ipt" src="../static/js/analytics.js?v=1492726049.0" charset="utf-8">
With the discovery of the goblet in Binyamin's
the brothers are confused. Yehuda alone steps forward
and eloquently but firmly petitions Yosef for Binyamin's release,
offering himself instead.
As a result of this act of selflessness, Yosef has irrefutable proof that
his brothers are different people from the ones who cast him into the pit,
and he now reveals his identity. The brothers shrink from him in shame,
but Yosef consoles them, telling them that everything
has been part of G-d's plan.
He sends them back to their father Yaakov with a message to come
and reside in the land of Goshen. At first, Yaakov cannot accept the
news, but when he recognizes hidden signs in the message which
positively identify the sender as Yosef, his spirit is revived.
Yaakov together with all his family and possessions sets out for Goshen.
G-d communicates with Yaakov in a vision at night.
He tells him not to fear going down to Egypt and its negative spiritual
consequences, because it is there that G-d will establish
the Children of Israel as a great nation even though they will be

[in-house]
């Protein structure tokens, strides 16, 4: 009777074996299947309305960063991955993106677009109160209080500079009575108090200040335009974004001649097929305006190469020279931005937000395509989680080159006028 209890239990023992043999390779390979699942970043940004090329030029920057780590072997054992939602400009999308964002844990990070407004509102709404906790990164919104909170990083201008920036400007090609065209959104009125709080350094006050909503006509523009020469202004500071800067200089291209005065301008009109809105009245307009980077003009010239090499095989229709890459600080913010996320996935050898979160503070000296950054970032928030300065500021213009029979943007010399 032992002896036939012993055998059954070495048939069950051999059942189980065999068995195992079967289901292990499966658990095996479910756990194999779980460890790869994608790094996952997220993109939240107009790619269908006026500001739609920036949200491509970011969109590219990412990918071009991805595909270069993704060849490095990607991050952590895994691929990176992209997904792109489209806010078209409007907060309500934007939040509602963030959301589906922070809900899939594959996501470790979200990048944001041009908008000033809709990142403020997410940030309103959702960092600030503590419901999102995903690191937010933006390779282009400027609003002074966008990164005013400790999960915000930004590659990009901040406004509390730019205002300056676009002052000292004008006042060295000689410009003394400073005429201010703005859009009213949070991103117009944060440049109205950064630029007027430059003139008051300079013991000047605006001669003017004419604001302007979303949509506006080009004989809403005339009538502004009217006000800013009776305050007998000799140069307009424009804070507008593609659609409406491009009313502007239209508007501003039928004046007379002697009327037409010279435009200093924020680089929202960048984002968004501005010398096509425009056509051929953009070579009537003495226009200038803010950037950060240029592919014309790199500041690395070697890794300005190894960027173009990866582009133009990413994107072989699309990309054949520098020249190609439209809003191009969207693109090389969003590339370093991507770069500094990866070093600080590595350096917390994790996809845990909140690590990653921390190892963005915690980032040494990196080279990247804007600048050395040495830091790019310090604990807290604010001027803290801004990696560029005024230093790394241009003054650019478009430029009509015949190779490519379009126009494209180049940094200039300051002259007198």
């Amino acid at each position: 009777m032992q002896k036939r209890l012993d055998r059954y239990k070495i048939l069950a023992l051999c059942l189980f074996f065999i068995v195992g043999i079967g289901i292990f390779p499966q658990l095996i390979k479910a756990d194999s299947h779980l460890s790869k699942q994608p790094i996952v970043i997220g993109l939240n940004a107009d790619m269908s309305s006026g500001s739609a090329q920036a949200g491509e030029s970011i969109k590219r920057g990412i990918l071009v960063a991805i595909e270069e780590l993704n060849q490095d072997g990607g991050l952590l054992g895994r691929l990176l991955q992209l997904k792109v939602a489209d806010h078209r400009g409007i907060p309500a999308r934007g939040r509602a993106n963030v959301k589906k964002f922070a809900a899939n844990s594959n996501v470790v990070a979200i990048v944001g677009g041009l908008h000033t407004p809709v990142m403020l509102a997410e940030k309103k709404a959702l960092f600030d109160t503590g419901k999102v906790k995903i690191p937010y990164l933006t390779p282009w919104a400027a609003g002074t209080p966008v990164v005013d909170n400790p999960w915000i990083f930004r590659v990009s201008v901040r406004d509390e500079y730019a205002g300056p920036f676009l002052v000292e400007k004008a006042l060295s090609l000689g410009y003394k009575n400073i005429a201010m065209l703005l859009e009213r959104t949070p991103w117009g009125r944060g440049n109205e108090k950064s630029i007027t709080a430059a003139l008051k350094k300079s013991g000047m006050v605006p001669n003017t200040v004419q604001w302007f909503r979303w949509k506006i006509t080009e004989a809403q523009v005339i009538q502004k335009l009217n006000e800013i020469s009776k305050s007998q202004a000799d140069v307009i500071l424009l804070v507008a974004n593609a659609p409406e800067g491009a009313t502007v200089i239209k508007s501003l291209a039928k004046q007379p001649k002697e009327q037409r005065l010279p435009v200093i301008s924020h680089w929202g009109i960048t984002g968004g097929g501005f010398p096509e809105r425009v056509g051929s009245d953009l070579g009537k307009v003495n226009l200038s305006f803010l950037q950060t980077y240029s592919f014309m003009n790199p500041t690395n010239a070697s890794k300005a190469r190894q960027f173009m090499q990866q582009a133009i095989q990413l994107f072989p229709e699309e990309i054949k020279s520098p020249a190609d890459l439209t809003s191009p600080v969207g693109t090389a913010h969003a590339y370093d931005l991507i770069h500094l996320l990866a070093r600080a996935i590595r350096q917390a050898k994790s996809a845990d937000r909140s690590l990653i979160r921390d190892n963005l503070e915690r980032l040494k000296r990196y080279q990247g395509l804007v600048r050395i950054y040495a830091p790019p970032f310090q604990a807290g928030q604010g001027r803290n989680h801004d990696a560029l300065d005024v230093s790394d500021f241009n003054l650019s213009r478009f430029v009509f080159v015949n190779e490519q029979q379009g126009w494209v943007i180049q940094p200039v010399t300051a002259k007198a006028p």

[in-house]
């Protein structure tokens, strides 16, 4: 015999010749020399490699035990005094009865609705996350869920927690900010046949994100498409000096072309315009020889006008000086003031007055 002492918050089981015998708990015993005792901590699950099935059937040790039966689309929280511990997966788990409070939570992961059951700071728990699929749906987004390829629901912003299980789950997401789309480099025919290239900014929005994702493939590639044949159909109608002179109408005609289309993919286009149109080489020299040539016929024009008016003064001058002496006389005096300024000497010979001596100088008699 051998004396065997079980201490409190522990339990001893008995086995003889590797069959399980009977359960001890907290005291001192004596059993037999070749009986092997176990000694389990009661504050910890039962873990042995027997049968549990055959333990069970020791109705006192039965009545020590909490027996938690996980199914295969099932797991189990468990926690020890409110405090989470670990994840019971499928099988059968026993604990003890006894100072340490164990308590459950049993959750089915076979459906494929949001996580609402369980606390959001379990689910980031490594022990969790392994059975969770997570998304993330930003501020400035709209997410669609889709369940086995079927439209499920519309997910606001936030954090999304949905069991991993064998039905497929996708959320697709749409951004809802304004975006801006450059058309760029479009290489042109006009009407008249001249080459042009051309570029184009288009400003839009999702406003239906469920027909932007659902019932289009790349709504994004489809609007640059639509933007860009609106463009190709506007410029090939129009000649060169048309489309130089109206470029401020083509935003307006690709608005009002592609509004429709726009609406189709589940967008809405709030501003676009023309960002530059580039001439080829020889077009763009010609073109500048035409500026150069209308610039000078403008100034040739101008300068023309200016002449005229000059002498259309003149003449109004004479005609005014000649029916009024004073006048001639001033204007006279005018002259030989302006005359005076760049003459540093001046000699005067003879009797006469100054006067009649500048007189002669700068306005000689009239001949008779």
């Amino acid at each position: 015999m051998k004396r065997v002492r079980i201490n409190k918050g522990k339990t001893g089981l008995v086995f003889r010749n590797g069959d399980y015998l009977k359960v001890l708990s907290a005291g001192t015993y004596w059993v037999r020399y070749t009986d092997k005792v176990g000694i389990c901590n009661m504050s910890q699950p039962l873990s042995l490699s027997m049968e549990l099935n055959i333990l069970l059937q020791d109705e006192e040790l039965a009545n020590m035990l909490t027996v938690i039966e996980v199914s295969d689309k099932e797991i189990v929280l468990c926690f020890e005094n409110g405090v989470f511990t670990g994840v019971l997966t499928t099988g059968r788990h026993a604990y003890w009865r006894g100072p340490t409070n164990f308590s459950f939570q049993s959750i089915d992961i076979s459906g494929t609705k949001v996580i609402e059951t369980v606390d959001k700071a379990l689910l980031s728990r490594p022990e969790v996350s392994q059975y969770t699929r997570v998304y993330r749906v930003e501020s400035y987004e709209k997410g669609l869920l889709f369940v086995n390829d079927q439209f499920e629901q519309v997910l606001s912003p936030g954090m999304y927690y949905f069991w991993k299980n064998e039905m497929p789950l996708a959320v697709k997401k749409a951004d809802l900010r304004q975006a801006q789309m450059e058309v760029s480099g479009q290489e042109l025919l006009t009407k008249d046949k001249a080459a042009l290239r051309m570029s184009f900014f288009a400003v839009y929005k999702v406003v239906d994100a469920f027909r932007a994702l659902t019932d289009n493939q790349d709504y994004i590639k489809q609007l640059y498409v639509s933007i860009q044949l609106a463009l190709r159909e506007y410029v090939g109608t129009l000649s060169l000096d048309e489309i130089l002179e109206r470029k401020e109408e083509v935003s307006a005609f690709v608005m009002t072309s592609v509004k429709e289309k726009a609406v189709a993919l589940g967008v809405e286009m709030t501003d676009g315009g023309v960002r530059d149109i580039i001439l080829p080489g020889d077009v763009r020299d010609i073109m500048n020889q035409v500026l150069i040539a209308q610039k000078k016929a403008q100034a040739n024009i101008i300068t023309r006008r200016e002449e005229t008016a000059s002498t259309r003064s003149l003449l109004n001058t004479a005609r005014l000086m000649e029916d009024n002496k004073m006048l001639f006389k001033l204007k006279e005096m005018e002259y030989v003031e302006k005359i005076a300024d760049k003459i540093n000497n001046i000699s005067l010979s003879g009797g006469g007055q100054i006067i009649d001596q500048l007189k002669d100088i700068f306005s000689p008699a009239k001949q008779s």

dwelling in a land steeped in immorality and corruption.
The Torah lists Yaakov's offspring, and hints to the birth of
Yocheved, who will be the mother of Moshe.
Seventy souls in total descend to Egypt, where Yosef is reunited
with his father after 22 years of separation.
He embraces his father and weeps, overflowing with joy.
Yosef secures the settlement of his family in Goshen.
Yosef takes his father Yaakov and five of the least threatening of his
brothers to be presented to Pharaoh, and Yaakov blesses Pharaoh.
Yosef instructs that in return for grain, all the people of Egypt must give
everything to Pharaoh, including themselves, as slaves.
Yosef then redistributes the population, except for the Egyptian
priests who are directly supported by a stipend from Pharaoh.
The Children of Israel become settled, and their numbers multiply greatly.